BT Focusses on EE Brand for Consumers

Creates a springboard for push into convergence and new services

Yesterday, BT confirmed it had begun plans to make EE the company’s principal brand in the consumer market.

The decision was shared in a blog post by Marc Allera, CEO of BT’s Consumer division. Although presented in an understated fashion — positioned as little more than the next stage in the unit’s evolution — I believe it’s a significant development that will be closely monitored by competitors.

After acquiring EE in 2016, BT initially decided to retain both brands, rightly concluding that a major name change would prove an unnecessary distraction in the complex process of integration. Instead, it focussed on fixing a poor reputation for customer service — particularly for the BT brand — and it should be applauded for a turnaround that’s led to record-high net promoter scores.

But I’ve always said that running two major brands couldn’t continue indefinitely. As Mr Allera highlights, it brings additional cost and complexity both internally and for customers: two accounts, two apps, two product road maps and multiple systems. This isn’t an approach that aligns with strategic efforts to streamline BT, improve simplicity and achieve bold cost-saving targets.

I’ve recently observed a greater focus on the EE brand for home broadband, an area traditionally synonymous with BT. This included a high-profile marketing campaign to promote EE Full Fibre Max. This built on EE’s already strong standing in mobile, where it’s benefited from significant marketing spending and regularly won awards for network leadership from RootMetrics. EE has steadily become more prominent, so the decision to install it as the flagship consumer brand isn’t a surprise.

For the BT brand, the announcement represents a failure to resonate with the UK’s increasingly technology-savvy customers. It’s clear that EE is best equipped to spearhead Mr Allera’s vision for the next chapter of BT’s Consumer business, which he said will focus on innovation, convergence and services beyond connectivity. Further details will be announced later in the year.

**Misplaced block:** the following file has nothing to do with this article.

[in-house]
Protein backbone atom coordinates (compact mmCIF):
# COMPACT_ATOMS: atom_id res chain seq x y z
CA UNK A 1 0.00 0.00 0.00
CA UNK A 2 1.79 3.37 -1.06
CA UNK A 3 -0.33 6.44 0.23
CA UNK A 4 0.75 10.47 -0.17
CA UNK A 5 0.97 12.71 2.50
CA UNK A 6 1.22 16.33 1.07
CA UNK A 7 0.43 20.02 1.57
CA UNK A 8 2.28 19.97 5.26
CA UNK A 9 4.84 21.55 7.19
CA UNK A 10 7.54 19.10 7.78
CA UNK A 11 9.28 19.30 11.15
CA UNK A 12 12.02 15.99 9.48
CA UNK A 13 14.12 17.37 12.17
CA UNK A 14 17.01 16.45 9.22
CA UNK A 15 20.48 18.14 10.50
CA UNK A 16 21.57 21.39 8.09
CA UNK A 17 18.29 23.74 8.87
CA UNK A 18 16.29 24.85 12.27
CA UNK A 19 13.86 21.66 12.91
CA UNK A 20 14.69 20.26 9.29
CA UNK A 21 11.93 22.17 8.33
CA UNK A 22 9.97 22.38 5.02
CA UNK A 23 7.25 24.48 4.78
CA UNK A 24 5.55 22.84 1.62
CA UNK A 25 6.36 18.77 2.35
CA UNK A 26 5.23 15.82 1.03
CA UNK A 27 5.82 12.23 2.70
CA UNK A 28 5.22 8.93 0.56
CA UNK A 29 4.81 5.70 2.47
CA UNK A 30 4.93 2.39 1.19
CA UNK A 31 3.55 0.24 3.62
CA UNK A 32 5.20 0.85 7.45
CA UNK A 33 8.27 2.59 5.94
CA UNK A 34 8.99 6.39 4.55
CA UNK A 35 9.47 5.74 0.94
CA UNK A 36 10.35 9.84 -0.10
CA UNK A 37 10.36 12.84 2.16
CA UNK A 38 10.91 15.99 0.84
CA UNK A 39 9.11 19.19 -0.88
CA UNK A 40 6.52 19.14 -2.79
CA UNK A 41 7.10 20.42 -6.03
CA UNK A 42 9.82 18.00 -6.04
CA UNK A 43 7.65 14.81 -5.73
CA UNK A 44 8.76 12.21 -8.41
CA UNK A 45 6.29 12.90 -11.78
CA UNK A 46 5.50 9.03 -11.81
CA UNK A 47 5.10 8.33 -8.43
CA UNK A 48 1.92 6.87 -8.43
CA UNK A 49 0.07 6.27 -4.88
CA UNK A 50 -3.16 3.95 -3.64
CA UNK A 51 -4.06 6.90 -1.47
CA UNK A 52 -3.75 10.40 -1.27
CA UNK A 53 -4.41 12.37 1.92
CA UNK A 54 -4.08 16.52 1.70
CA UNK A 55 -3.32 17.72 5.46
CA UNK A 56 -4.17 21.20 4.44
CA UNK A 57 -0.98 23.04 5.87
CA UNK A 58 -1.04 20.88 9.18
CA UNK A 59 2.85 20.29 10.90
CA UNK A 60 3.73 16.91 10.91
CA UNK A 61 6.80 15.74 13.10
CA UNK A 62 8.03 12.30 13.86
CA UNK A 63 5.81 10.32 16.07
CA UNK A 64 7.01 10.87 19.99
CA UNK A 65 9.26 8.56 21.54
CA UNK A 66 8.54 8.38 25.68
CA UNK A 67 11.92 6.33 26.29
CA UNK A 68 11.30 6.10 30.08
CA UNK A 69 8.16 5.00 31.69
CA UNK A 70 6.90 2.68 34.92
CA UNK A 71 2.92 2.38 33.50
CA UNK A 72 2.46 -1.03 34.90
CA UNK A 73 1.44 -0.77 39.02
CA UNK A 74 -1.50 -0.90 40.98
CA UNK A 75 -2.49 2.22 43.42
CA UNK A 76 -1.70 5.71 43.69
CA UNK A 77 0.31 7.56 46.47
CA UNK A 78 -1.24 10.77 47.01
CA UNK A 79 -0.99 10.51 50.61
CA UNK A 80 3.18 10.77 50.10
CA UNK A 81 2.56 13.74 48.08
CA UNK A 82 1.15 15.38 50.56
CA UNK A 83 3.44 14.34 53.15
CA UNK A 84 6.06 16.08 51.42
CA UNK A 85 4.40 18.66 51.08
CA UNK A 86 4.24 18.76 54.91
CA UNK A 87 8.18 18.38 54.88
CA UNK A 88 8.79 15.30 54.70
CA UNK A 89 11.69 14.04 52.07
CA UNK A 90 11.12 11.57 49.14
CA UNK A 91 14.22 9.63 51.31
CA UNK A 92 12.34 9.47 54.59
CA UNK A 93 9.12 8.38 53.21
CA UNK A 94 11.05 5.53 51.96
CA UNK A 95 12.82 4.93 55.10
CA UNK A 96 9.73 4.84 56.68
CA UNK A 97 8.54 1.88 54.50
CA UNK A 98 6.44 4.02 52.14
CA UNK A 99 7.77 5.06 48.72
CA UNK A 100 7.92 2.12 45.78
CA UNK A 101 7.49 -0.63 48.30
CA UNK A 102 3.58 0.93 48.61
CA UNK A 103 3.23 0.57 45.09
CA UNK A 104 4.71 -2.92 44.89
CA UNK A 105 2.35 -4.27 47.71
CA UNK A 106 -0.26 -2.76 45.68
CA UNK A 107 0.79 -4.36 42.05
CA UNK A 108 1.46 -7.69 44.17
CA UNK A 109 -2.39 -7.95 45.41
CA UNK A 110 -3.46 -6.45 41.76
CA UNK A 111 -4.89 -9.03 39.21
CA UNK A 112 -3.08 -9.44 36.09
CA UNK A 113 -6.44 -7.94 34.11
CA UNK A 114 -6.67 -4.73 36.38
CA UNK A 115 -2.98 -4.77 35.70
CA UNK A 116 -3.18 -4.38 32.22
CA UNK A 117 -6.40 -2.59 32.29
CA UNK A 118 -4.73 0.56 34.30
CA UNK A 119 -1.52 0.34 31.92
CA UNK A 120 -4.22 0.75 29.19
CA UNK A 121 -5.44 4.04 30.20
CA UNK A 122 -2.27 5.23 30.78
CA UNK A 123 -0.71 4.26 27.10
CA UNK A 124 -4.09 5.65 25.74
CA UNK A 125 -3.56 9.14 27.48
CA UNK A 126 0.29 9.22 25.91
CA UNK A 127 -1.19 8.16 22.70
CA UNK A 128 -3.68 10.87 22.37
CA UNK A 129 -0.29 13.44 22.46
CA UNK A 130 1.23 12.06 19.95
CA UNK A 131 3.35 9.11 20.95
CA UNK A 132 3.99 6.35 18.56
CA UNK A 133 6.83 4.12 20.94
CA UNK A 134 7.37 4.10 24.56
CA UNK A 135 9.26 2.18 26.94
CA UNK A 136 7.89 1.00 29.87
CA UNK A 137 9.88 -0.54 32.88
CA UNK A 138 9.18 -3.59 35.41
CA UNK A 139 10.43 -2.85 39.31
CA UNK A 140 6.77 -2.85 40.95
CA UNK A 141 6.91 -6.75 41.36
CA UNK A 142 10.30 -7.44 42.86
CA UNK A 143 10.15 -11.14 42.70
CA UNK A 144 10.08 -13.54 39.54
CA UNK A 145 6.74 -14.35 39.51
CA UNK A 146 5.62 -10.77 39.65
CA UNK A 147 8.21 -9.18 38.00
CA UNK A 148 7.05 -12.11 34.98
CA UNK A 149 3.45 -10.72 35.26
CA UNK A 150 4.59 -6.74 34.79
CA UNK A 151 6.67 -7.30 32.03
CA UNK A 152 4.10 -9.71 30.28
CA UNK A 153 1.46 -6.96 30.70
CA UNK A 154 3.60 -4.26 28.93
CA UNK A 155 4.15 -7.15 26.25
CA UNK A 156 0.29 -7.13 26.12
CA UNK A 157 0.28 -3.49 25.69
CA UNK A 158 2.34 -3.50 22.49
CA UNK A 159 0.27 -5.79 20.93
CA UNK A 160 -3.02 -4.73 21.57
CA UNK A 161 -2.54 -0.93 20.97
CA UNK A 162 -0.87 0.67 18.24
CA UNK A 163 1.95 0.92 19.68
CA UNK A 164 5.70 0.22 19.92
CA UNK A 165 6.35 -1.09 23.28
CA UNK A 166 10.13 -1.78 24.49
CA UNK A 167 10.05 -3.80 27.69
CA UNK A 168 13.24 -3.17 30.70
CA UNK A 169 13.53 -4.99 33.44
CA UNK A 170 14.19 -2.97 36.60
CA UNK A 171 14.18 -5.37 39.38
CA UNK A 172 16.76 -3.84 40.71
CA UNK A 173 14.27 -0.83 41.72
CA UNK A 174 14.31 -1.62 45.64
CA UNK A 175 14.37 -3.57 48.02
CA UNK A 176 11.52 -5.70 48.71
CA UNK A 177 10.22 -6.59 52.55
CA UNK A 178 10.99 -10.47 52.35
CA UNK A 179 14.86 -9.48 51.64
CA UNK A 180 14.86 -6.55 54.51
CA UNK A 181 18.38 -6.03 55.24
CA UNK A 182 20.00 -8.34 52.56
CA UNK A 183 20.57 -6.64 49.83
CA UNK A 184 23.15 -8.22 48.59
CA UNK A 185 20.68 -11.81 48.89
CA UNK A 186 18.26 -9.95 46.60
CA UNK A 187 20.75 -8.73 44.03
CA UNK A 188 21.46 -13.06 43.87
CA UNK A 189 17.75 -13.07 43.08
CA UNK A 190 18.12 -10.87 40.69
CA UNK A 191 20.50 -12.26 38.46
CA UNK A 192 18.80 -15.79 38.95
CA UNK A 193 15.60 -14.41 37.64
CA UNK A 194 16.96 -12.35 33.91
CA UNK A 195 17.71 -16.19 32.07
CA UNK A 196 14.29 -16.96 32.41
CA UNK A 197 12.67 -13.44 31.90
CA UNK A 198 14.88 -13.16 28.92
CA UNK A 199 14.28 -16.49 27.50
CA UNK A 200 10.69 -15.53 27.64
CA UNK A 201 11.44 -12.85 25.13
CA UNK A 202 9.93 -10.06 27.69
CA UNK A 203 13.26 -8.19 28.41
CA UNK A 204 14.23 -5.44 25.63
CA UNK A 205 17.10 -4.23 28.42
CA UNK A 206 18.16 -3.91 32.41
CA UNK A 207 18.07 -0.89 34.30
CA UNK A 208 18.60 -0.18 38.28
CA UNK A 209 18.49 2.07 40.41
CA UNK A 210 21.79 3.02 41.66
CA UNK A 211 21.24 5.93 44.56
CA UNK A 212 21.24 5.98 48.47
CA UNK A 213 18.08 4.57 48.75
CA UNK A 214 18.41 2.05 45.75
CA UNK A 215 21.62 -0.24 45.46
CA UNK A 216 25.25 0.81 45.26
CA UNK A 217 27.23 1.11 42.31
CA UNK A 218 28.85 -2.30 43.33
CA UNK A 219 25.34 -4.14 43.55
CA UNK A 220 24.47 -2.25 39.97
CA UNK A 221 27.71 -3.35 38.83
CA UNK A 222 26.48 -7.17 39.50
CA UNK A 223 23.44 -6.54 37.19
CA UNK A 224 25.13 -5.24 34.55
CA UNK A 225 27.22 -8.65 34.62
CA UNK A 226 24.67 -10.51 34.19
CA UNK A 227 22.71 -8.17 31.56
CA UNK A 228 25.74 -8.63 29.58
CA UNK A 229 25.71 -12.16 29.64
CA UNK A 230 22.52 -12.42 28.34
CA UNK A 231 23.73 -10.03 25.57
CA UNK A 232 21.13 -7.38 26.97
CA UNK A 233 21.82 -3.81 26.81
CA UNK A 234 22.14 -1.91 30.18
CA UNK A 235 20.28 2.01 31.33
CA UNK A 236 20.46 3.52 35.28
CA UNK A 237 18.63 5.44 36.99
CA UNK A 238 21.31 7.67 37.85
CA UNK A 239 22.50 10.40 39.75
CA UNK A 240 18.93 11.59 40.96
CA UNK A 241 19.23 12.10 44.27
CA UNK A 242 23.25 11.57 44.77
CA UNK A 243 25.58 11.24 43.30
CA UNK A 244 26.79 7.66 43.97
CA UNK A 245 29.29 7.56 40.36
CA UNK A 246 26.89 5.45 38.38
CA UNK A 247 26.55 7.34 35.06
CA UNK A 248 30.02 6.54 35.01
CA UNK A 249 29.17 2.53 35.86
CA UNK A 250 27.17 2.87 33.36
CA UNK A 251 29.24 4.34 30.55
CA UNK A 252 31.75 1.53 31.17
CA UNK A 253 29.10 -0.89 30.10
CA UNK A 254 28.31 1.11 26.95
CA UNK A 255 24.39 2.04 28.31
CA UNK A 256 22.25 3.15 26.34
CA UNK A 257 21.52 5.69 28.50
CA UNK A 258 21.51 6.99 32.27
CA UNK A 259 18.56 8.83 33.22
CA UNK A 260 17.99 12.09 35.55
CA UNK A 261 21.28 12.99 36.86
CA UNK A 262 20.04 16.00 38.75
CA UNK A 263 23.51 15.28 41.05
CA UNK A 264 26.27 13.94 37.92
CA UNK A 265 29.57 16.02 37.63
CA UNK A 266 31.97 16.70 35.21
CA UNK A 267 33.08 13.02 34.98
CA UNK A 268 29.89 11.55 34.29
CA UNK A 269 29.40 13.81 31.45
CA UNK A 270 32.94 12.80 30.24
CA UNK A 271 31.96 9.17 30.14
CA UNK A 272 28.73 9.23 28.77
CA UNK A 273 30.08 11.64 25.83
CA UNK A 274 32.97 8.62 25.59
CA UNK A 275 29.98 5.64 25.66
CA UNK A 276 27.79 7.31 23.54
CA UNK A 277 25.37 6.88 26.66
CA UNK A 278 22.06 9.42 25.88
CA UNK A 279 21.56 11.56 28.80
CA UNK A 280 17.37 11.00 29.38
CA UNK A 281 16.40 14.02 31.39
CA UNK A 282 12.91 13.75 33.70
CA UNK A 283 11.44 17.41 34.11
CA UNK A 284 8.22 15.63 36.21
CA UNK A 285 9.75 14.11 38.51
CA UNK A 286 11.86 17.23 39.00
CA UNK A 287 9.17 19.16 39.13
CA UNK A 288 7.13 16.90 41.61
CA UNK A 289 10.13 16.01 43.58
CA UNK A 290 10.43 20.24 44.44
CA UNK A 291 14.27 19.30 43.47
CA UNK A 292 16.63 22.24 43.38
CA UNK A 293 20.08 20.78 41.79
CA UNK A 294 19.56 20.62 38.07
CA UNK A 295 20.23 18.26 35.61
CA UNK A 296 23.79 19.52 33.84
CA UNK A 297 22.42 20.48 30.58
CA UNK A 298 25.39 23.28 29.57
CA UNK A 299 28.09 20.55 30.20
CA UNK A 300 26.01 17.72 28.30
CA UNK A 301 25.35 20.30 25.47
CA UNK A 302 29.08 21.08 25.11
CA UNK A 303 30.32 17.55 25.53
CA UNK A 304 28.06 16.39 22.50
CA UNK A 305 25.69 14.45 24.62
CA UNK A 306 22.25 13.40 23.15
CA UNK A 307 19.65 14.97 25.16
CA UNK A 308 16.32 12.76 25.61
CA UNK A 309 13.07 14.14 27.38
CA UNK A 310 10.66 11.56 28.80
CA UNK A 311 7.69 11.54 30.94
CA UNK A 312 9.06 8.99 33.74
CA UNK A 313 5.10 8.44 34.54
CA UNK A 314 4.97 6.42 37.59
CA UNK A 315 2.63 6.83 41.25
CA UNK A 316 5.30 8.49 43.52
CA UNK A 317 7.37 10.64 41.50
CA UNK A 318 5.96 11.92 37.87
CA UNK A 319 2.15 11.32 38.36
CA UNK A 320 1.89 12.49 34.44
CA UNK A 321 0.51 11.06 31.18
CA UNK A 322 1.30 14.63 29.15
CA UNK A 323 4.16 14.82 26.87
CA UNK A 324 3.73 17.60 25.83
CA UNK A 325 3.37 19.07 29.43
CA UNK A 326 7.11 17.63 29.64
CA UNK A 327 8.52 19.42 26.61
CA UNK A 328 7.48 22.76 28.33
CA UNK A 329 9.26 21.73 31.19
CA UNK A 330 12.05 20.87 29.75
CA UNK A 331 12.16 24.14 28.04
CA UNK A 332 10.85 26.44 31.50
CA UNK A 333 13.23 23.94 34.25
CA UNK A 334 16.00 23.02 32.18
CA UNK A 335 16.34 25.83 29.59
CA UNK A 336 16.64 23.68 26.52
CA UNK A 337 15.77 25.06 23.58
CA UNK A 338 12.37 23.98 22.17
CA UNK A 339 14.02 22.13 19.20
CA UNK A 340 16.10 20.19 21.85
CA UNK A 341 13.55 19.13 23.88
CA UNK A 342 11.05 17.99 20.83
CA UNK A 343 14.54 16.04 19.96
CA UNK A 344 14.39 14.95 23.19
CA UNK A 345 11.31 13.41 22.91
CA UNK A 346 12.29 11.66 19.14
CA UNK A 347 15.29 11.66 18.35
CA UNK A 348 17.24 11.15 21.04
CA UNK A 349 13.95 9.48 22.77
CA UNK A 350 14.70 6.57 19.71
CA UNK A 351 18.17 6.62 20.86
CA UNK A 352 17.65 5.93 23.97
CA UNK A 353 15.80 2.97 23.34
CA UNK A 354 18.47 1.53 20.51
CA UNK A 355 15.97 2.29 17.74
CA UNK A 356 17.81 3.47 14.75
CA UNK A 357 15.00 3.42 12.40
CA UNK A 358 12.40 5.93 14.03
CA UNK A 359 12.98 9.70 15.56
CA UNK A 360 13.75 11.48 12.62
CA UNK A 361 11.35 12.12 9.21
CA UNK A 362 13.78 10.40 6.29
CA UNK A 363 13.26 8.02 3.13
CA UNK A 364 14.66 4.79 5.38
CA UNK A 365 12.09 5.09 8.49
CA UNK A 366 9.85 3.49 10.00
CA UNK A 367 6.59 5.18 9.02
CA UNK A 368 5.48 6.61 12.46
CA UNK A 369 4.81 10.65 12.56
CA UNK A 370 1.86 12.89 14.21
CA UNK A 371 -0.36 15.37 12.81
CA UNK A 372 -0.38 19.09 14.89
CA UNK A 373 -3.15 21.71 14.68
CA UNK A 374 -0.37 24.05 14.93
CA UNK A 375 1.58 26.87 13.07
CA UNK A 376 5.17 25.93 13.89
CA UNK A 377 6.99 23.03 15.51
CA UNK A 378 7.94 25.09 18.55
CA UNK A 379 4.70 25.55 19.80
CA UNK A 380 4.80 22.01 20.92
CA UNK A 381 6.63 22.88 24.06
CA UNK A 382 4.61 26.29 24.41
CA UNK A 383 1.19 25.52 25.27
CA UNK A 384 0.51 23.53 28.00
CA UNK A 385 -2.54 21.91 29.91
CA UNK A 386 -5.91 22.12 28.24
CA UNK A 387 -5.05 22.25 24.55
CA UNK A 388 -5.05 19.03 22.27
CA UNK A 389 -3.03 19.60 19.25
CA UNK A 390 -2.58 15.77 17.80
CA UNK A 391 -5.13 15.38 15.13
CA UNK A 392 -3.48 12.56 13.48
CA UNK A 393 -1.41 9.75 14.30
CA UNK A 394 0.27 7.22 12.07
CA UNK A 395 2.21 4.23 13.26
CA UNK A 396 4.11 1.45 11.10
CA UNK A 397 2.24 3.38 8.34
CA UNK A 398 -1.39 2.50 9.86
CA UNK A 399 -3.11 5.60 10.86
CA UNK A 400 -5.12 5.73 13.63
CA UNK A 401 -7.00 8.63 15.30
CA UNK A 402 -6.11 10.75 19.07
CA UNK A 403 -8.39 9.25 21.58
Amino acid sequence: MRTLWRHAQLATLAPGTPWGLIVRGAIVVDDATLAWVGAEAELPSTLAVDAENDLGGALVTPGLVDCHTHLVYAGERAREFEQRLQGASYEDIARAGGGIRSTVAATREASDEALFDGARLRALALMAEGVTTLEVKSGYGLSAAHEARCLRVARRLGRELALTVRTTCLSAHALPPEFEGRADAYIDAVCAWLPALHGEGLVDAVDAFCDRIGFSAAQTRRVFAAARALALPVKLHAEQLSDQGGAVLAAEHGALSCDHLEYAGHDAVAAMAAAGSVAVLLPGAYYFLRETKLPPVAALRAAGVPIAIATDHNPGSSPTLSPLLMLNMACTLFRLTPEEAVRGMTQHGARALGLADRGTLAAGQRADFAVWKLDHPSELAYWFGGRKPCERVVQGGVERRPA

It’s important to note that the BT brand will remain in the consumer market, albeit with a reduced focus, to offer landlines and standalone broadband. This makes sense, given a disproportionate skew among its customers toward older people more likely to subscribe to these services. Still, BT must manage its messaging carefully to reassure these groups that their service will remain unimpeded.

We agree with BT’s branding decisions but recognize this would have been a highly charged and emotional choice. It will not be universally welcomed; many older customers have an enduring affinity for the BT brand, and internally so do some long-serving BT employees.

Since BT acquired EE in 2016, the sensitive topic of branding has hung over the company’s efforts to integrate the businesses. This announcement should be considered part of the next chapter for BT’s Consumer business, creating a springboard for the unit to push harder into convergence and new services while removing some of the cost and complexity of running duplicate brands.

About seven years after first agreeing to buy EE and following extensive work to fix the fundamentals of the Consumer group in areas such as service, reputation and brand, BT finally appears ready to focus on reaping the true benefits of the acquisition.

This article is an abridged version of an Instant Insight published by CCS Insight on 27 April (see Instant Insight: BT Announces Consumer Branding Shift). For more information on this service, contact us here.